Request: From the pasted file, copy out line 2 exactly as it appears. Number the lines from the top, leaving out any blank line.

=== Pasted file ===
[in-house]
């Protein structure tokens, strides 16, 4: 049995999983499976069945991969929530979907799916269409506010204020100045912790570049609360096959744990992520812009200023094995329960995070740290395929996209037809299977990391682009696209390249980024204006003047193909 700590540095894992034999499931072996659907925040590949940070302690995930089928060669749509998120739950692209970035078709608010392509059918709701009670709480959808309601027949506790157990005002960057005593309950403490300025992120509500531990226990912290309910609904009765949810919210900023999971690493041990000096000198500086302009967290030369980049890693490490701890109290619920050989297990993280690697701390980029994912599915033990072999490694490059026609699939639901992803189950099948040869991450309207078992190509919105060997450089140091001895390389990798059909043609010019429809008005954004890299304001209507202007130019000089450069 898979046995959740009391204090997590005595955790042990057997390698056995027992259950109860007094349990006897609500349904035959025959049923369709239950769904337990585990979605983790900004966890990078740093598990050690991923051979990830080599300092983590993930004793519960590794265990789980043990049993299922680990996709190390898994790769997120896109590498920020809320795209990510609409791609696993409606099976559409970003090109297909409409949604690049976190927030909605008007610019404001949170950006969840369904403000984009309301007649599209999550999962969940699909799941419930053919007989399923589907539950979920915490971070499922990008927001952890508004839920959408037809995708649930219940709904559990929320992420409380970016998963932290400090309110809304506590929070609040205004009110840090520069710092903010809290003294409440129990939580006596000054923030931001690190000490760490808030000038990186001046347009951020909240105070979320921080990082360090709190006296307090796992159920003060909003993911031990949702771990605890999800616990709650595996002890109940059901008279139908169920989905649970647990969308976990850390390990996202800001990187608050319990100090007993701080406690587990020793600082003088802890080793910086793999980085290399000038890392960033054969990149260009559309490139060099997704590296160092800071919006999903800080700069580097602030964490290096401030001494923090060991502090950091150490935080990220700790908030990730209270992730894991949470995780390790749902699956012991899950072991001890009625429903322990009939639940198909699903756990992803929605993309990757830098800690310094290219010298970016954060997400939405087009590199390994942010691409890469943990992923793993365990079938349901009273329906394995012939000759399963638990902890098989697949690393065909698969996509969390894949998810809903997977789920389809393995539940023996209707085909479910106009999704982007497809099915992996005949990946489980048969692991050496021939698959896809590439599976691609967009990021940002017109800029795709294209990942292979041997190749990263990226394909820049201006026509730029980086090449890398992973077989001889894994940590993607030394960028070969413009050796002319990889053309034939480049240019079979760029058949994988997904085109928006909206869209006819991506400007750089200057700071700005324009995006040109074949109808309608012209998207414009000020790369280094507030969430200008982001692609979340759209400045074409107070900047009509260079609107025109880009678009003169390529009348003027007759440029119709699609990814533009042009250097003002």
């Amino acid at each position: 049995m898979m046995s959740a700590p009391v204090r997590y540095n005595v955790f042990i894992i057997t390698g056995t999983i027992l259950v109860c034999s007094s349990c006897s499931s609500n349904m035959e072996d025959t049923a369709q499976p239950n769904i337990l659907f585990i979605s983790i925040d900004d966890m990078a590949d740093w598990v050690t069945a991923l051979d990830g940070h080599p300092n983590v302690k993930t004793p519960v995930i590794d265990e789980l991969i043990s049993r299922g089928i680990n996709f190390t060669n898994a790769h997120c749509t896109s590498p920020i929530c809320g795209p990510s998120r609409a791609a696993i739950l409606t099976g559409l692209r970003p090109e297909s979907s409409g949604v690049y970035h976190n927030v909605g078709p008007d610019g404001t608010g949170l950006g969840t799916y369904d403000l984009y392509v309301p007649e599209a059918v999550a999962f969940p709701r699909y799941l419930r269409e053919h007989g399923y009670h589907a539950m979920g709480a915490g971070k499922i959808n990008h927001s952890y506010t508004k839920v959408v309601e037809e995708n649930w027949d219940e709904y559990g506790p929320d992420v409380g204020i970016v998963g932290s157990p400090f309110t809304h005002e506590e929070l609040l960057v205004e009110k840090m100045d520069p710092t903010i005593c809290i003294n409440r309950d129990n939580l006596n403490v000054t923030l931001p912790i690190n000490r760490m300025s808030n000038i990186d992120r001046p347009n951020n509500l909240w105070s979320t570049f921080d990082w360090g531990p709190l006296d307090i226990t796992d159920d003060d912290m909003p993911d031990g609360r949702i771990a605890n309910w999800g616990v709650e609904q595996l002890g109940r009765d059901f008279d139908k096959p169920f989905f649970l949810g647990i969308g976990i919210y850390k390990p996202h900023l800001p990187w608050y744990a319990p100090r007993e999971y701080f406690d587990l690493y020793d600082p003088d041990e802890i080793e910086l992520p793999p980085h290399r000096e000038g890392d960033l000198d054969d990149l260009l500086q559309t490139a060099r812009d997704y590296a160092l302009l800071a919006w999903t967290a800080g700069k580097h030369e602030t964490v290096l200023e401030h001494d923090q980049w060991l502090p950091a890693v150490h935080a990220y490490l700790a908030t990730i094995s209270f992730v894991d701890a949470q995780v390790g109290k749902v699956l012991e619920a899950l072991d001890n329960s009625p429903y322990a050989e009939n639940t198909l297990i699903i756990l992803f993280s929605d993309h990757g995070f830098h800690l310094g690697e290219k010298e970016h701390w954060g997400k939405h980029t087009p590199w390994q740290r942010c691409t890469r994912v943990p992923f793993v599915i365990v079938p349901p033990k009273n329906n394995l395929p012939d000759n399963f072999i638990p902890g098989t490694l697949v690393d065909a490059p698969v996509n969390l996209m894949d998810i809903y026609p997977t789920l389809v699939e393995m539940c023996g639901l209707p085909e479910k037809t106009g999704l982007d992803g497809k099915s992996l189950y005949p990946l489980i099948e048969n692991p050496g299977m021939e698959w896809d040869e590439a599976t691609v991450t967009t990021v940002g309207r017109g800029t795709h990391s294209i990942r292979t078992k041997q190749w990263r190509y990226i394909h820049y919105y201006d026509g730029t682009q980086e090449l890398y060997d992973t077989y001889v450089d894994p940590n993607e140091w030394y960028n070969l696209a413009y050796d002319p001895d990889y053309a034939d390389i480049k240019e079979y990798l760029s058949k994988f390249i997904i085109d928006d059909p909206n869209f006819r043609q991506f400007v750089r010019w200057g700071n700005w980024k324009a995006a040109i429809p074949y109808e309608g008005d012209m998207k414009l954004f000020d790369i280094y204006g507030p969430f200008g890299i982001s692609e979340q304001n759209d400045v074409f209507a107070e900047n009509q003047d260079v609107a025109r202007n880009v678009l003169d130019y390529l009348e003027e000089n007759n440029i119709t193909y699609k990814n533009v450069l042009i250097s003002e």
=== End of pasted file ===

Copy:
């Protein structure tokens, strides 16, 4: 049995999983499976069945991969929530979907799916269409506010204020100045912790570049609360096959744990992520812009200023094995329960995070740290395929996209037809299977990391682009696209390249980024204006003047193909 700590540095894992034999499931072996659907925040590949940070302690995930089928060669749509998120739950692209970035078709608010392509059918709701009670709480959808309601027949506790157990005002960057005593309950403490300025992120509500531990226990912290309910609904009765949810919210900023999971690493041990000096000198500086302009967290030369980049890693490490701890109290619920050989297990993280690697701390980029994912599915033990072999490694490059026609699939639901992803189950099948040869991450309207078992190509919105060997450089140091001895390389990798059909043609010019429809008005954004890299304001209507202007130019000089450069 898979046995959740009391204090997590005595955790042990057997390698056995027992259950109860007094349990006897609500349904035959025959049923369709239950769904337990585990979605983790900004966890990078740093598990050690991923051979990830080599300092983590993930004793519960590794265990789980043990049993299922680990996709190390898994790769997120896109590498920020809320795209990510609409791609696993409606099976559409970003090109297909409409949604690049976190927030909605008007610019404001949170950006969840369904403000984009309301007649599209999550999962969940699909799941419930053919007989399923589907539950979920915490971070499922990008927001952890508004839920959408037809995708649930219940709904559990929320992420409380970016998963932290400090309110809304506590929070609040205004009110840090520069710092903010809290003294409440129990939580006596000054923030931001690190000490760490808030000038990186001046347009951020909240105070979320921080990082360090709190006296307090796992159920003060909003993911031990949702771990605890999800616990709650595996002890109940059901008279139908169920989905649970647990969308976990850390390990996202800001990187608050319990100090007993701080406690587990020793600082003088802890080793910086793999980085290399000038890392960033054969990149260009559309490139060099997704590296160092800071919006999903800080700069580097602030964490290096401030001494923090060991502090950091150490935080990220700790908030990730209270992730894991949470995780390790749902699956012991899950072991001890009625429903322990009939639940198909699903756990992803929605993309990757830098800690310094290219010298970016954060997400939405087009590199390994942010691409890469943990992923793993365990079938349901009273329906394995012939000759399963638990902890098989697949690393065909698969996509969390894949998810809903997977789920389809393995539940023996209707085909479910106009999704982007497809099915992996005949990946489980048969692991050496021939698959896809590439599976691609967009990021940002017109800029795709294209990942292979041997190749990263990226394909820049201006026509730029980086090449890398992973077989001889894994940590993607030394960028070969413009050796002319990889053309034939480049240019079979760029058949994988997904085109928006909206869209006819991506400007750089200057700071700005324009995006040109074949109808309608012209998207414009000020790369280094507030969430200008982001692609979340759209400045074409107070900047009509260079609107025109880009678009003169390529009348003027007759440029119709699609990814533009042009250097003002």